Damped Lyman-alpha system

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Damped Lyman alpha systems or Damped Lyman alpha absorption systems are concentrations of neutral hydrogen gas, detected in the spectra of quasars. They are defined to be systems where the column density (density projected along the line of sight to the quasar) of hydrogen is larger than 2 x 1020 atoms/cm2.[1][2]

The observed spectra consist of neutral hydrogen Lyman alpha absorption lines which are broadened by radiation damping. These systems can be observed in quantity at relatively high redshifts of 2-4, when they contained most of the neutral hydrogen in the universe. They are believed to be associated with the early stages of galaxy formation, as the high neutral hydrogen column densities of DLAs are also typical of sightlines in the Milky Way, and other nearby galaxies. Since they are observed in absorption rather than by their stars, they offer the opportunity to study the dynamics of the gas in early galaxies directly.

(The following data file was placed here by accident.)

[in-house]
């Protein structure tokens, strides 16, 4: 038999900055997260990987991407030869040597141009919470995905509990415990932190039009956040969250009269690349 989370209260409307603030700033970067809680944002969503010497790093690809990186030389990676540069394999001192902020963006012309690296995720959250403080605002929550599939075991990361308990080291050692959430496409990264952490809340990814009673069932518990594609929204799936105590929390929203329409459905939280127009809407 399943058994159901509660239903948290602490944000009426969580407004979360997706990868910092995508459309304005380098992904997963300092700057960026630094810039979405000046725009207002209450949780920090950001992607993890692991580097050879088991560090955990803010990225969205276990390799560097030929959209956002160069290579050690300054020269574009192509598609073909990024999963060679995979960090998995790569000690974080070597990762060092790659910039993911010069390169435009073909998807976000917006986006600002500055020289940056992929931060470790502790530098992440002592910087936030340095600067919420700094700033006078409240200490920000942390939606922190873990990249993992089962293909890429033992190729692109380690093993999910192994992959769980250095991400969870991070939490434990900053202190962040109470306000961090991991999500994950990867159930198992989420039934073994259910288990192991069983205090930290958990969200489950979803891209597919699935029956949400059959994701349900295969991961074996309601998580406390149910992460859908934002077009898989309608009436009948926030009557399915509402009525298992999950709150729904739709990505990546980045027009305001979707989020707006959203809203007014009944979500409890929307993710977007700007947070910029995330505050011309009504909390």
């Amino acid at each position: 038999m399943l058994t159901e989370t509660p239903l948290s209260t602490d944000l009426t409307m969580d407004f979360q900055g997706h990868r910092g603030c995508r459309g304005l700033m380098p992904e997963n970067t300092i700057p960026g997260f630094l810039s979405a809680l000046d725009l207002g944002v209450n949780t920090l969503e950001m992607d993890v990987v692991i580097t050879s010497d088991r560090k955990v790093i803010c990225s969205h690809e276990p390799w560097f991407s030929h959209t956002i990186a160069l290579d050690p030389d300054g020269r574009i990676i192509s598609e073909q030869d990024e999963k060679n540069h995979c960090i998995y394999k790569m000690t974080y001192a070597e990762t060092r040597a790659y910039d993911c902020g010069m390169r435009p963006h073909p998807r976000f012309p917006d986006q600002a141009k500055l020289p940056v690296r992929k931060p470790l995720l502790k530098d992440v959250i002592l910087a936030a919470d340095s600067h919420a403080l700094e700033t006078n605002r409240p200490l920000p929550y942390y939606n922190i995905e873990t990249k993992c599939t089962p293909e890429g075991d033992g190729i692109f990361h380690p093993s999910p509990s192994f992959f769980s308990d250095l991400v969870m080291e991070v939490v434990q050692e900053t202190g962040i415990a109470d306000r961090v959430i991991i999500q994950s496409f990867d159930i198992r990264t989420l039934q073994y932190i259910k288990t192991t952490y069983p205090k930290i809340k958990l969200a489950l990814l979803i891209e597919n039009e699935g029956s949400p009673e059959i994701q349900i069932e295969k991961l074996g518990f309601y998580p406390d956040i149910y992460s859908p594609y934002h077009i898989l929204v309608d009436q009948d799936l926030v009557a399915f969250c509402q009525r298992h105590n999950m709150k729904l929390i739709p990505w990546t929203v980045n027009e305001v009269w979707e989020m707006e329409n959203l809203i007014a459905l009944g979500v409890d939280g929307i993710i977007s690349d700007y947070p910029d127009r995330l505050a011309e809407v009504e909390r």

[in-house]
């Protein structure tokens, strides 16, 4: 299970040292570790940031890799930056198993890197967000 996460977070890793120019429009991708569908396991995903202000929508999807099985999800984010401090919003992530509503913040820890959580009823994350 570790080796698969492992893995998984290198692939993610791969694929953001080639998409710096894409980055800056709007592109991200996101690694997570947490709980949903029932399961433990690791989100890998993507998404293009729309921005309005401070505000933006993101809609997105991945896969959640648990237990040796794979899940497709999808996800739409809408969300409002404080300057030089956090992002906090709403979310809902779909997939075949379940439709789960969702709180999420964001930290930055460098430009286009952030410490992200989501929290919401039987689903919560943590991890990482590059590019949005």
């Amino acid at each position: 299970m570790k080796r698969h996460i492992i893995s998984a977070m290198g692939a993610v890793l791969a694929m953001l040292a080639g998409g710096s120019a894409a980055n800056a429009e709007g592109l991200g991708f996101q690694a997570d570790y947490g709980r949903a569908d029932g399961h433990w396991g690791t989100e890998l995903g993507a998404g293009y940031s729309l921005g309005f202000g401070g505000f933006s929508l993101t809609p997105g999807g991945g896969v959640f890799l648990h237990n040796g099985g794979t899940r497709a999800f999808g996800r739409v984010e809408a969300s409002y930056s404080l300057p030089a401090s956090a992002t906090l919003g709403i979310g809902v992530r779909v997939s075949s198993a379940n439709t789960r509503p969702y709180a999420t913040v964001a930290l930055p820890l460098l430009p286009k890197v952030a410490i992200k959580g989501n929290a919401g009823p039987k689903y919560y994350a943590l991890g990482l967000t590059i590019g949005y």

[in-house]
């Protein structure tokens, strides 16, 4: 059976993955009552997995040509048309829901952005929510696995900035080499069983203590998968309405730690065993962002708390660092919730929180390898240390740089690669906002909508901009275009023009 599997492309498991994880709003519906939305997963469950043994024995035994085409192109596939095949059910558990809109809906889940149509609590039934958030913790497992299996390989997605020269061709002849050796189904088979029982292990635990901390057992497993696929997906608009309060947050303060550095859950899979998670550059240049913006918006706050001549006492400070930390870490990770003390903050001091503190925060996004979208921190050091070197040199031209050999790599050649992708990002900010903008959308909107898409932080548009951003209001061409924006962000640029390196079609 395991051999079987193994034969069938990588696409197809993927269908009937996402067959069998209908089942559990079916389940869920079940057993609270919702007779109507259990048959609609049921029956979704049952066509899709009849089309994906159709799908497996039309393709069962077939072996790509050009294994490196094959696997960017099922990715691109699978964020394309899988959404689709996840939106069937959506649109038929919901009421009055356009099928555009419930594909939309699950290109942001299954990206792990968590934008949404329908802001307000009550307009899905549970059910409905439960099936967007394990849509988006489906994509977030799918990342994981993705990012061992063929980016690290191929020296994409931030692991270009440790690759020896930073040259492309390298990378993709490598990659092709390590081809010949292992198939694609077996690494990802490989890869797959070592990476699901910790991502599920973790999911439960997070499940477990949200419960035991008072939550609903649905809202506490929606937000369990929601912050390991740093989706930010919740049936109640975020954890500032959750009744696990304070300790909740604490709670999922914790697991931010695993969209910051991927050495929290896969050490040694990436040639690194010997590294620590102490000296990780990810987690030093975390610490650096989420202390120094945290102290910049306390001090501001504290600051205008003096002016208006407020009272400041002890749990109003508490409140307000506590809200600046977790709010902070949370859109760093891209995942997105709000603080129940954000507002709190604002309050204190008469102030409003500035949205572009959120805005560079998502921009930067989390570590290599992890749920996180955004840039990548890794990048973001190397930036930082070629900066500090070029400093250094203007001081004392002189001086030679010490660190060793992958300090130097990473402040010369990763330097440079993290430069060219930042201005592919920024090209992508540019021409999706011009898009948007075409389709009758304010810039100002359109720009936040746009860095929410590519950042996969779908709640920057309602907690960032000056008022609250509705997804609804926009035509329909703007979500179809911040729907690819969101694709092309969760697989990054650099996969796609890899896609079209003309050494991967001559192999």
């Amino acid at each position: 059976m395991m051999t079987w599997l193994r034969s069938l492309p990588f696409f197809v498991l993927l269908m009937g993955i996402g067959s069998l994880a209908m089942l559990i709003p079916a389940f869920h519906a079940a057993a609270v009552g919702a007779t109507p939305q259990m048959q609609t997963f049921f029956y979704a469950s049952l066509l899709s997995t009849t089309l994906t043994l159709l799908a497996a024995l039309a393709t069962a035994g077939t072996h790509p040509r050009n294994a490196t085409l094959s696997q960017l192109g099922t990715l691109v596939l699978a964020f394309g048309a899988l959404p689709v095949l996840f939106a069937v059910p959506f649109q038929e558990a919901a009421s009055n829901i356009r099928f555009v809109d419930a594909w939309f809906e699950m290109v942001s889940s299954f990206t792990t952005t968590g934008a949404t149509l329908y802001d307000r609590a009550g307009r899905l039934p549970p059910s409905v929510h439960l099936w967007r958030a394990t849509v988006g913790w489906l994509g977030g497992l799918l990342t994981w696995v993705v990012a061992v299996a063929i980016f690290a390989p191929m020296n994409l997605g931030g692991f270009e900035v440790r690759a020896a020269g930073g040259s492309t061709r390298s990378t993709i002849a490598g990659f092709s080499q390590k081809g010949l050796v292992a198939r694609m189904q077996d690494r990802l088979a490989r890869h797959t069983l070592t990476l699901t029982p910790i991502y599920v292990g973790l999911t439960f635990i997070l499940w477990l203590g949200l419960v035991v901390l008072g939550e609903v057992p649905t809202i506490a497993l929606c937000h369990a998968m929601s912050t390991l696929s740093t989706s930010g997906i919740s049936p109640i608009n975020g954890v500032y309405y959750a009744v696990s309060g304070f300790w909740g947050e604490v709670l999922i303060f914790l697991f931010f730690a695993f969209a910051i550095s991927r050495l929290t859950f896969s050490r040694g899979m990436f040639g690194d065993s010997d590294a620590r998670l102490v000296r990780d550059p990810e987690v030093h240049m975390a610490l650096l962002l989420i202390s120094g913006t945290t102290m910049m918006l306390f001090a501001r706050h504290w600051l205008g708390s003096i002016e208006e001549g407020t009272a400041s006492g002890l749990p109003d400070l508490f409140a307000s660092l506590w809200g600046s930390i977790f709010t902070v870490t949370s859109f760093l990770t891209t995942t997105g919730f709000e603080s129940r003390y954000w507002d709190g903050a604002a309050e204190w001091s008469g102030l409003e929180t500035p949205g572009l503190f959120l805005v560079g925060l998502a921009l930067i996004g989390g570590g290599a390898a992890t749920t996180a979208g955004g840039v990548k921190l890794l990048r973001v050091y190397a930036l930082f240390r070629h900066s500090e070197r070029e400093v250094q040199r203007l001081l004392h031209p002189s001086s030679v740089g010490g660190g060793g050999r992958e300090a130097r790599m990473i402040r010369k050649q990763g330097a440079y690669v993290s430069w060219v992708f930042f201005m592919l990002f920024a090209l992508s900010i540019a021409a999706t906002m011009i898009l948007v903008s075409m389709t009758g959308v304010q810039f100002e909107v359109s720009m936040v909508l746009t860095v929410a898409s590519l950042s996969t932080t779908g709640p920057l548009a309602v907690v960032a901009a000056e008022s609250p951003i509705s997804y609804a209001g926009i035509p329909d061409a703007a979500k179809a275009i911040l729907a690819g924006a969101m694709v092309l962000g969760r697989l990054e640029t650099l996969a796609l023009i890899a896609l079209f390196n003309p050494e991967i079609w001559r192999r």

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References[edit]

  1. ^ Coles, Peter; Lucchin, Francesco (2002). Cosmology: The Origin and Evolution of Cosmic Structure (2nd ed.). England: John Wiley & Sons. pp. 430–432. ISBN 0-471-48909-3. 
  2. ^ Lanzetta, Kenneth M (2001). "Lyman Alpha Absorption: The Damped Systems". Encyclopedia of Astronomy and Astrophysics. ISBN 0-333-75088-8.